For many years, Pierre Teilhard de Chardin (1881-1955) has been one of my favorite theologians. He’s been one of my heroes since the mid-80s. But as with other people I admire, I’ve had trouble figuring him out. I’m rediscovering him in 15 Days of Prayer with Pierre Teilhard de Chardin by André Dupleix (English translation, 1999). (By the way, click here for the pronunciation of his name.)
When I first discovered this priest and paleontologist, I was fascinated. He was the living embodiment of faith and science that the 20th century had lost. There is much to say about him, but his comments about the resurrection of Jesus are what compelled me today. Teilhard is radically Christocentric—he sees Christ at the very heart of matter itself. His deeply Trinitarian perspective sets him apart from many so-called “new age” movements that claim him as a forerunner.
“But how do we understand the Resurrection?” Dupleix asks. “For Teilhard, in addition to the action of Christ and his work of salvation, the Resurrection has a decisive significance for the evolution of the universe: ‘We seek too much to see the Resurrection as an apologetic and temporary event, like Christ’s short sojourn in the tomb. The Resurrection is something altogether different and much more than that. It is a “formidable” cosmic event. It signifies the actual taking of possession, by Christ, of his functions as the universal Center.’” (p. 11)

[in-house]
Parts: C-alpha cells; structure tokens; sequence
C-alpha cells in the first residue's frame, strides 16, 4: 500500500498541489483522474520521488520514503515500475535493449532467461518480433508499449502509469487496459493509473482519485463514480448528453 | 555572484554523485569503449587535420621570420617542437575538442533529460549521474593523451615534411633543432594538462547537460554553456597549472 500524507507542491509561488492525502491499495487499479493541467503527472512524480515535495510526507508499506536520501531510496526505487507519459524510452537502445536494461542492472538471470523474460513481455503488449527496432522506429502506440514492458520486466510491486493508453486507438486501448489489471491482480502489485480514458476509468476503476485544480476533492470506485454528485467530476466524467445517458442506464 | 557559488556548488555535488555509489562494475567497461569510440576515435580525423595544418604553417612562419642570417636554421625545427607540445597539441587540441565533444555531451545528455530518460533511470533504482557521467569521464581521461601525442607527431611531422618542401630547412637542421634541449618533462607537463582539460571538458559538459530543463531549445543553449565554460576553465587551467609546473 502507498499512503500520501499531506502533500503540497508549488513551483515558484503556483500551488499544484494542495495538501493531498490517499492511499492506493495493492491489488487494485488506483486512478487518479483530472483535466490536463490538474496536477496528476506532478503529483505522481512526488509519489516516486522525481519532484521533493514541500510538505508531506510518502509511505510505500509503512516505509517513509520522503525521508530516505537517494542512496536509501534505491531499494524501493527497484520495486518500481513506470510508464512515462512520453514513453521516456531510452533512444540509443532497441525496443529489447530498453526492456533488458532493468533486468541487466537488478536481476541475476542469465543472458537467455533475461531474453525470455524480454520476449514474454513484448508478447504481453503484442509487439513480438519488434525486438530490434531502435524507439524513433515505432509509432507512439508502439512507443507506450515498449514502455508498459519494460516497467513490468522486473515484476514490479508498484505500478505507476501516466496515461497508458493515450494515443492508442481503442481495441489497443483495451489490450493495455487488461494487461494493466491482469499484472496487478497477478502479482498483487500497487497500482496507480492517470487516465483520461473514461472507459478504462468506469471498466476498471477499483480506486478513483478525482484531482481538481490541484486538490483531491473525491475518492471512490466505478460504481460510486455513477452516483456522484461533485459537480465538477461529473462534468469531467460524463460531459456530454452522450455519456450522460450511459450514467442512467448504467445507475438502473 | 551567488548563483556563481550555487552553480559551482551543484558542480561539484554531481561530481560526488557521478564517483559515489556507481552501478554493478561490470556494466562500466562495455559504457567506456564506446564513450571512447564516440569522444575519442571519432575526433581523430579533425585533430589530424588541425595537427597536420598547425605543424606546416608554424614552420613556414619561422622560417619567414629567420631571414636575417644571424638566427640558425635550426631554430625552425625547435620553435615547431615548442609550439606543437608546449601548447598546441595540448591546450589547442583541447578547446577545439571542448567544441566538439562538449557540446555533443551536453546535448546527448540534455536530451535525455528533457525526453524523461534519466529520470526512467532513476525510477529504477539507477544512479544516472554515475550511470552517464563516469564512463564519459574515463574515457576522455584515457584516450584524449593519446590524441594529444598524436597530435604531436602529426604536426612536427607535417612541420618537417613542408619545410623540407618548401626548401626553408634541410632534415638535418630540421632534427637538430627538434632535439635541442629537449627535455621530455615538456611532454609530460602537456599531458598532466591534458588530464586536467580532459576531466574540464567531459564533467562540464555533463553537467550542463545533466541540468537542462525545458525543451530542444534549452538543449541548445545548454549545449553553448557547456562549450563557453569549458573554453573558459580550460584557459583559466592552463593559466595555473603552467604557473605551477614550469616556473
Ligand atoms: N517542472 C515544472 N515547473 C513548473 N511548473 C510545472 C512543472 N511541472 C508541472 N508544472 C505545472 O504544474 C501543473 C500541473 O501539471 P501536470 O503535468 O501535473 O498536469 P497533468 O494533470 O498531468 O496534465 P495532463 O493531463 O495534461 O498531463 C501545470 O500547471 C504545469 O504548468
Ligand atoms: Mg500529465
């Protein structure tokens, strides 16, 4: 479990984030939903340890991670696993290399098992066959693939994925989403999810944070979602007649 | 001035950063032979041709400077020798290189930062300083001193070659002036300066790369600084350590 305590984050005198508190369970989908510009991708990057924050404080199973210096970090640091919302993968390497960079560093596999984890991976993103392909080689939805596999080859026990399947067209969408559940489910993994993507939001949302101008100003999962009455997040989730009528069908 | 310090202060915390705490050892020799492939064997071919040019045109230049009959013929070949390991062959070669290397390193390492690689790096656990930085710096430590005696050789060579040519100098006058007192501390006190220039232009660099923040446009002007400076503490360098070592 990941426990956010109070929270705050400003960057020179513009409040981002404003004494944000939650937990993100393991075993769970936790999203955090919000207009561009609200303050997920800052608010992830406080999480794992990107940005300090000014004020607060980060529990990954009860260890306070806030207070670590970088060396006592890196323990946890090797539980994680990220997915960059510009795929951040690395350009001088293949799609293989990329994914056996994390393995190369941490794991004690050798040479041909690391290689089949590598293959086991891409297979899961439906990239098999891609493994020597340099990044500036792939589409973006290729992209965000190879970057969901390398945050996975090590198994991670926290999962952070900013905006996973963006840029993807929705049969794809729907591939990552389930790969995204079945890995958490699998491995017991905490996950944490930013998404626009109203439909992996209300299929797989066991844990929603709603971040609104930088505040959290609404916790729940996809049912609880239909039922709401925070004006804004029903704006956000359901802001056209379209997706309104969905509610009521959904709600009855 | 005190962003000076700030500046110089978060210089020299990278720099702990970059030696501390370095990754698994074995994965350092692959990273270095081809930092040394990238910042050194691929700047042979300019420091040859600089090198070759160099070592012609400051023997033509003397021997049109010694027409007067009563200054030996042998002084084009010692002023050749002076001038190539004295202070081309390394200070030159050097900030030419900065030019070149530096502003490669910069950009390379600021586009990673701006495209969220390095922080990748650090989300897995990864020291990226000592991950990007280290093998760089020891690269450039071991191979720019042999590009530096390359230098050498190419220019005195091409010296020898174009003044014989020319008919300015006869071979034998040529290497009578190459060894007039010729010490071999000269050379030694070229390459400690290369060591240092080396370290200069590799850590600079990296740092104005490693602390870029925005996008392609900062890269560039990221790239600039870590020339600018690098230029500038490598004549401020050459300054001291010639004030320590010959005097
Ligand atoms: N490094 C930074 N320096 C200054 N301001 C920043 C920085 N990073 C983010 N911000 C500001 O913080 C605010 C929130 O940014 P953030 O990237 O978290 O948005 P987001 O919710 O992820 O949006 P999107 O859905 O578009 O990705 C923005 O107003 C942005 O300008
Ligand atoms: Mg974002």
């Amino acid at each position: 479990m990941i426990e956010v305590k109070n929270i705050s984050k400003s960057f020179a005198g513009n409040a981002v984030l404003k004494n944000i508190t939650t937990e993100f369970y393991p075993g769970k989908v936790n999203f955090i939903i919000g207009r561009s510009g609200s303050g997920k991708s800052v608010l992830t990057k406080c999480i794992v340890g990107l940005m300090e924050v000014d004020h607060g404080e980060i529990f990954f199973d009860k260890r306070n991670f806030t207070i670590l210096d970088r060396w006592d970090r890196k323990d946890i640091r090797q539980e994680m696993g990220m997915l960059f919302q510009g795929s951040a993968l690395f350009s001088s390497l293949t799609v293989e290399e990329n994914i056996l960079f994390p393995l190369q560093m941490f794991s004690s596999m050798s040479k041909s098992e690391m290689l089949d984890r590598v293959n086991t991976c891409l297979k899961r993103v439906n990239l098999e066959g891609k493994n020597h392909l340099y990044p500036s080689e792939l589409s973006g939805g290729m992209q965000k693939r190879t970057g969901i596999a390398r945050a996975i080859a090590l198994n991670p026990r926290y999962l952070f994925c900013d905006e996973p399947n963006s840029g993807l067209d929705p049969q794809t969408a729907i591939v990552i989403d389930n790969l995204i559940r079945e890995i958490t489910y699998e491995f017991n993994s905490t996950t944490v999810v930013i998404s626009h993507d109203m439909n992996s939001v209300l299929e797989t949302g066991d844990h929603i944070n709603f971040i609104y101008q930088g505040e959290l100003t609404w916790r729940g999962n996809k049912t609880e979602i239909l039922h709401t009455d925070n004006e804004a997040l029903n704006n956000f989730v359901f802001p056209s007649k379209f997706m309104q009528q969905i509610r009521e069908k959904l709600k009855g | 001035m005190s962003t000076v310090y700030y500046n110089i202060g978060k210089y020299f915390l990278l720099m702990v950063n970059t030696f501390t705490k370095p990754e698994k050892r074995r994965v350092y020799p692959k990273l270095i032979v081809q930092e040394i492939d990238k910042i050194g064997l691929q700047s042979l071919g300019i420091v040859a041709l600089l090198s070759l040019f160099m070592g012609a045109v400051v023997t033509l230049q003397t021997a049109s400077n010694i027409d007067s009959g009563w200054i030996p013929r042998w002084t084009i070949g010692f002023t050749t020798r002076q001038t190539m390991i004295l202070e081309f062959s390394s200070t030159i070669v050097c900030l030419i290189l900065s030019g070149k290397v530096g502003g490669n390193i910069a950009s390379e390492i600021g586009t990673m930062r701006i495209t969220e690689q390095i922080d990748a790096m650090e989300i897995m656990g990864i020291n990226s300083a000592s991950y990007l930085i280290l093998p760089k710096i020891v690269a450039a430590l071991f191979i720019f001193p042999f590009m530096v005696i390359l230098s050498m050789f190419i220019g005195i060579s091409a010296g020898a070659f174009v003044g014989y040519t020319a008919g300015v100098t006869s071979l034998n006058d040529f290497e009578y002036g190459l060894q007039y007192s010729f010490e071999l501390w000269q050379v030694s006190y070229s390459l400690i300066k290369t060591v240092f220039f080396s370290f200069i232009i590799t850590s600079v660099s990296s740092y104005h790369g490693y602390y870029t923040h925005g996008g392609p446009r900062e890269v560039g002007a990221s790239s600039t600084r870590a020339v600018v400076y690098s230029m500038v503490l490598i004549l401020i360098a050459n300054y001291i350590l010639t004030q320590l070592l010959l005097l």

This is an affirmation of Paul’s idea of the cosmic Christ which is stated, among other places, in Colossians 1:15-17, where he says that Christ “is the image of the invisible God, the firstborn of all creation; for in him all things in heaven and on earth were created, things visible and invisible, whether thrones or dominions or rulers or powers—all things have been created through him and for him. He himself is before all things, and in him all things hold together.”
The cosmic Christ isn’t some Christic spirit disconnected from the Jesus of the Bible. To underline that, Dupleix reminds us that for Teilhard, “hope, which the world needs desperately, does not presuppose a flight from earthly realities or a suspicion of the visible or the tangible. To the contrary, hope integrates, into their full dimensions, all of the aspects of history and existence. That is so because Jesus, the eternal Word and the man from Nazareth, was raised from the dead.” (p. 12)
Now that’s some hope you can sink your teeth in!